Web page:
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Dear Abby: I want my friend and her boyfriend to sleep in separate rooms when they stay at my house

Dear Abby: I want my friend and her boyfriend to sleep in separate rooms when they stay at my house

Dear Abby: I’ve known “Gigi” since second grade. We’ve kept in touch over the years, although sporadically over the last two decades. Until 10 years ago, she used to spend a week with us in the summer. She came three different times, and we had fun. We also visited him twice in California. I was married, but then without children.

Shortly after our first child was born, she started dating — and then living with her boyfriend. I’m glad she’s happy with him.

Soon after they started dating, Gigi asked about coming over, and I agreed, but said they would have to sleep in separate rooms at my house. She said yes, and I don’t think she was surprised because she’s known me for so long. However, the plans didn’t work out (his schedule, she said) and he didn’t come through. That was five years ago.

We were on the phone recently, and he asked about going out. I told her I was glad to finally meet her boyfriend, and we set up a date. Neither of us mentioned sleeping arrangements, but I think maybe I need to clarify again. I don’t judge her, but I have decided that I should never feel uncomfortable in my house. Their sharing the same room would make me uncomfortable.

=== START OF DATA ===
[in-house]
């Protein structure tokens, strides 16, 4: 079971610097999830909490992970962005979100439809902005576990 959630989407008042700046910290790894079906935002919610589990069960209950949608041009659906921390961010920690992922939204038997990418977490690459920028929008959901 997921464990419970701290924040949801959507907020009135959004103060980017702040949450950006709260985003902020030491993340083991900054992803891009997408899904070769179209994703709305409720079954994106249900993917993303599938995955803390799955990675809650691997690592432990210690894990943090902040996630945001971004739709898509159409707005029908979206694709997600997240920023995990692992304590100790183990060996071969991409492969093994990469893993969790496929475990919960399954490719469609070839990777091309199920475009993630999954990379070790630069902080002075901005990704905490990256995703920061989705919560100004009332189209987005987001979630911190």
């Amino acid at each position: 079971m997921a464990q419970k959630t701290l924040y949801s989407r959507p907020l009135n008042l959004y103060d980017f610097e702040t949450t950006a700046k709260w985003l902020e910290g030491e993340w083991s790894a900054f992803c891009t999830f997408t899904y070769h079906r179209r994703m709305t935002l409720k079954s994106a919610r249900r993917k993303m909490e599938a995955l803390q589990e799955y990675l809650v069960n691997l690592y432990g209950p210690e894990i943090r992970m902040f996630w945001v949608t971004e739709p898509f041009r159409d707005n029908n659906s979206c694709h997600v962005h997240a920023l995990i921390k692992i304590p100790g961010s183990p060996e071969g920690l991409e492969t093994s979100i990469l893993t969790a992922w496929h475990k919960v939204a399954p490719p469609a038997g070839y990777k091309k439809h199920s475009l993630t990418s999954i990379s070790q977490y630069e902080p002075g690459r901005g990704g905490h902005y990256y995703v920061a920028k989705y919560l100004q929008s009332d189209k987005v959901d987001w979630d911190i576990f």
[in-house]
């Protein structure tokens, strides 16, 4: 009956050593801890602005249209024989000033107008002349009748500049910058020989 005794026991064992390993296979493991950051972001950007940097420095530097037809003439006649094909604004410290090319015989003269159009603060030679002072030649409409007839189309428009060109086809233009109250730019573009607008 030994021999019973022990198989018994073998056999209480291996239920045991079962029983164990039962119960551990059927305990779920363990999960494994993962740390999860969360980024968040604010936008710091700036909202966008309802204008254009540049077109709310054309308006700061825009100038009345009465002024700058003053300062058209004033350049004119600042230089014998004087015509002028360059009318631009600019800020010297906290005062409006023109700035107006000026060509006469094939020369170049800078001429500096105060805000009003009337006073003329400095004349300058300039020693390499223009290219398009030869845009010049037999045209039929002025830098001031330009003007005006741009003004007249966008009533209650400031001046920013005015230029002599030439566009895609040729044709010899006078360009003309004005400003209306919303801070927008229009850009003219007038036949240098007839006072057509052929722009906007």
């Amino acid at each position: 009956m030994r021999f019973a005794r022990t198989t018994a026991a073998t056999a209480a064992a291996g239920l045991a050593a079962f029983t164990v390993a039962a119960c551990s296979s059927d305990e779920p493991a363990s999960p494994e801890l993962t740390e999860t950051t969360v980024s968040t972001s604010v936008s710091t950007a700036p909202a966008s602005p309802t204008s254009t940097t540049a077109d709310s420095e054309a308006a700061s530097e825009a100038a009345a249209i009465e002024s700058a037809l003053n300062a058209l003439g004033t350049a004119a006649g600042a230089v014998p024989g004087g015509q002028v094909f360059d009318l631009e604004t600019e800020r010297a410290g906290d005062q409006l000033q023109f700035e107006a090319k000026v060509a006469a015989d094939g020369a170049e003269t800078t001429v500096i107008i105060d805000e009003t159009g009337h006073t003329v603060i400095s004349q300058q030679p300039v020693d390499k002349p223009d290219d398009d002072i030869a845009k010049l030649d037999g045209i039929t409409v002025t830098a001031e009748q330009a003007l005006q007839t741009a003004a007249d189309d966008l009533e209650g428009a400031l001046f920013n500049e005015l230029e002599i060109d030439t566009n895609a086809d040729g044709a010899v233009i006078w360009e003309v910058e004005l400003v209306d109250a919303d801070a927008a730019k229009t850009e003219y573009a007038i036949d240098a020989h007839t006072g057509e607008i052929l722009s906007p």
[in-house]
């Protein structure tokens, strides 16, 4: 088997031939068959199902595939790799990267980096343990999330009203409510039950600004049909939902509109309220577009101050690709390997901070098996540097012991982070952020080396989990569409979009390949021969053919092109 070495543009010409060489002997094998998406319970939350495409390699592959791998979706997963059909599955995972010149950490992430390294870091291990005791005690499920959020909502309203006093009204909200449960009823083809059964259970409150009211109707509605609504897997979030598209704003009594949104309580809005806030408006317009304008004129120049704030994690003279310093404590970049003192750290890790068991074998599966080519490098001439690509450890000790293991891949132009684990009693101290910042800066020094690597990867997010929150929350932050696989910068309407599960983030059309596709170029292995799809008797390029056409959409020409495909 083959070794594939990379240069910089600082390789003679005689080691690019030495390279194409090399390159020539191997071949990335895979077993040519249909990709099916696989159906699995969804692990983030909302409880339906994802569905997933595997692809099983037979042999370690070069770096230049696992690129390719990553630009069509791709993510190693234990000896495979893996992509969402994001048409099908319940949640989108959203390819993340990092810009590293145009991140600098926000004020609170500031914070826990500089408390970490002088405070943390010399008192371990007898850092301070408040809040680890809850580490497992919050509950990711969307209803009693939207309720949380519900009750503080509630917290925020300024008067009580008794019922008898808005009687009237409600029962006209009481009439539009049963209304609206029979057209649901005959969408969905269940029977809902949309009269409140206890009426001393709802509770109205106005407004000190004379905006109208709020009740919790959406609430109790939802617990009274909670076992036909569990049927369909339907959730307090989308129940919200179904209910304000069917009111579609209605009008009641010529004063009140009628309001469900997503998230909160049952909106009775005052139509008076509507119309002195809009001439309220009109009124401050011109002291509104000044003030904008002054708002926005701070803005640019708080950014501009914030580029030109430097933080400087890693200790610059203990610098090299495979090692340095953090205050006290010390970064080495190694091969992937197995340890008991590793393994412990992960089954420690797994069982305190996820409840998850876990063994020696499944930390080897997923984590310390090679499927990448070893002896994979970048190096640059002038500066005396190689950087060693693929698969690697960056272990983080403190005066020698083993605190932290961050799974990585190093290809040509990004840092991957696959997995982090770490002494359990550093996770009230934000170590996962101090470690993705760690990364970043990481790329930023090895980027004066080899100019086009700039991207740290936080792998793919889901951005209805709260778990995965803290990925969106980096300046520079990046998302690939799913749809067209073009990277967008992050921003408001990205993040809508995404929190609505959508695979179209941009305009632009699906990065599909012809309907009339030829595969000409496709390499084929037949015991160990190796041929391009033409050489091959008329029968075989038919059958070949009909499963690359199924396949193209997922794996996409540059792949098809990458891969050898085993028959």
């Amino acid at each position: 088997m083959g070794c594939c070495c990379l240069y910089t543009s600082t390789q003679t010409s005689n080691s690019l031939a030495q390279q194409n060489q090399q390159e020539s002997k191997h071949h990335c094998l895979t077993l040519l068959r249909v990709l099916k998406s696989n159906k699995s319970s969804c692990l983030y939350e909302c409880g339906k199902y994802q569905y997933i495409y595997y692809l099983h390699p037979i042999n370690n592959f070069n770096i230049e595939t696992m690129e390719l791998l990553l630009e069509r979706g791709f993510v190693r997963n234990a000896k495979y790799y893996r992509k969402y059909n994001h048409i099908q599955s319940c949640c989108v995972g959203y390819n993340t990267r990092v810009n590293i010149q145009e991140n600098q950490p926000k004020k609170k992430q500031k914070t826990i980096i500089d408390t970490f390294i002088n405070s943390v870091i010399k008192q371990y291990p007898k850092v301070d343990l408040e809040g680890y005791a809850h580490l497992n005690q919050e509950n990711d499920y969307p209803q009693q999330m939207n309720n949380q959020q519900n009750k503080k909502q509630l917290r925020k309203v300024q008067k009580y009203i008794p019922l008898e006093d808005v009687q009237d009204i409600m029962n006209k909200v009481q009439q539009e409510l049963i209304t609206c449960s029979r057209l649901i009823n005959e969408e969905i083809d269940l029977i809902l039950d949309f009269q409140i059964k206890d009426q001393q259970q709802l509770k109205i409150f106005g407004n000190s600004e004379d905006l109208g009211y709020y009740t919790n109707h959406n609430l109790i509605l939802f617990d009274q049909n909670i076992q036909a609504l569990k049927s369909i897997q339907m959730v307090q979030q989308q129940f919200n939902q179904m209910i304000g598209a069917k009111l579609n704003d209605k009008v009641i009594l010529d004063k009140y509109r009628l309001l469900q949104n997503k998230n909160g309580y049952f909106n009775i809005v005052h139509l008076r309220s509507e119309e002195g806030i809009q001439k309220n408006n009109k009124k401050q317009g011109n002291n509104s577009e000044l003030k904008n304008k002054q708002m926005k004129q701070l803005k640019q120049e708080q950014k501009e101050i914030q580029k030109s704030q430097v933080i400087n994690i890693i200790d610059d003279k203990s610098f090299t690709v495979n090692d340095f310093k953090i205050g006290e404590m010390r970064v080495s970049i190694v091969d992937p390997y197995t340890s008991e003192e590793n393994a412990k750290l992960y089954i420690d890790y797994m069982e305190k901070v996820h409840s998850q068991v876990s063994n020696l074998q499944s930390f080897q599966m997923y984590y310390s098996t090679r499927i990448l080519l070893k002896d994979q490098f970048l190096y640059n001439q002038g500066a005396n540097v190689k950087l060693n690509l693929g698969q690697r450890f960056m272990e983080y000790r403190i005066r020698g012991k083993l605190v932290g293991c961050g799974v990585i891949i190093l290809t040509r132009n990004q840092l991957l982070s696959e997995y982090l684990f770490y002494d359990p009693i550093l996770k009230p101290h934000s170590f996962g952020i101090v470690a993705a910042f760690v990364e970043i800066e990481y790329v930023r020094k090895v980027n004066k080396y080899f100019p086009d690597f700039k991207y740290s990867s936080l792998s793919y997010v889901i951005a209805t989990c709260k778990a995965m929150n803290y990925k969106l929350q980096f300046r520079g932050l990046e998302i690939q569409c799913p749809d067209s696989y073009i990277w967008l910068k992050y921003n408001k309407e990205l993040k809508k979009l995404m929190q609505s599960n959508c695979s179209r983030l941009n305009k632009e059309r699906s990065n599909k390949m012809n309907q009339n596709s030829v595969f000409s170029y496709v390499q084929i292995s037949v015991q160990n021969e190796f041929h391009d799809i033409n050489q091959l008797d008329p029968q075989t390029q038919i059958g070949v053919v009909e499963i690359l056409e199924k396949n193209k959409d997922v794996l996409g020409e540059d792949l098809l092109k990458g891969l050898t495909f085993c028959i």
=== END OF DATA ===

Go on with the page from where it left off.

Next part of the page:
During a conversation five years ago, I told Gigi that if sleeping apart made her uncomfortable, we could see each other during the day and she could arrange to stay at a hotel or another friend’s house . She hasn’t mentioned her plans this time, but for now it looks like she intends to stay here. What should I do? – House Rules in Utah

Dear Rule: Because Gigi and her boyfriend sharing a bedroom in your home will still make you uncomfortable, call him and explain that although he’s welcome, your feelings on the subject of sleeping arrangements haven’t changed. This is not a discussion you should have upon their arrival.

READ ALSO :   Dear Abby: Do we need to talk to the relative whose date was dating women on the dance floor?

Dear Abby: What’s the best way to decline a handshake? In social settings, I often find myself ready to eat, wash and clean my hands, only for someone to extend their hand to me in the hope of a handshake. The last thing I want before handling my food is someone shaking hands.

In one instance, a man who was hosting a gathering with his wife returned late from a bike ride as we were approaching the dinner table and offered me his sweaty hand. On refusing, there was a dirty look from my companion and an expression of surprise emerged on the face of the cyclist. Please advice. – keeping clean in the west

Dear Keeping Clean: If it’s of any comfort, you’re far from the only person who doesn’t like shaking hands. Over the years, I have received letters from many others who share your concern. Some fear Covid; Others simply dislike physical contact. (In some cultures, a handshake is never performed.)

Some people avoid this by putting their palms together, leaning forward slightly, smiling, and saying something like, “It’s great to see you!” Or, in your case, “So how was that bike ride?”

If you don’t already do so, keep a small bottle of hand sanitizer with you to use when you don’t have a choice.

Dear Abby is written by Abigail Van Buren, also known as Jeanne Phillips, and was founded by her mother, Pauline Phillips. contact dear abby www.DearAbby.com or PO Box 69440, Los Angeles, CA 90069.

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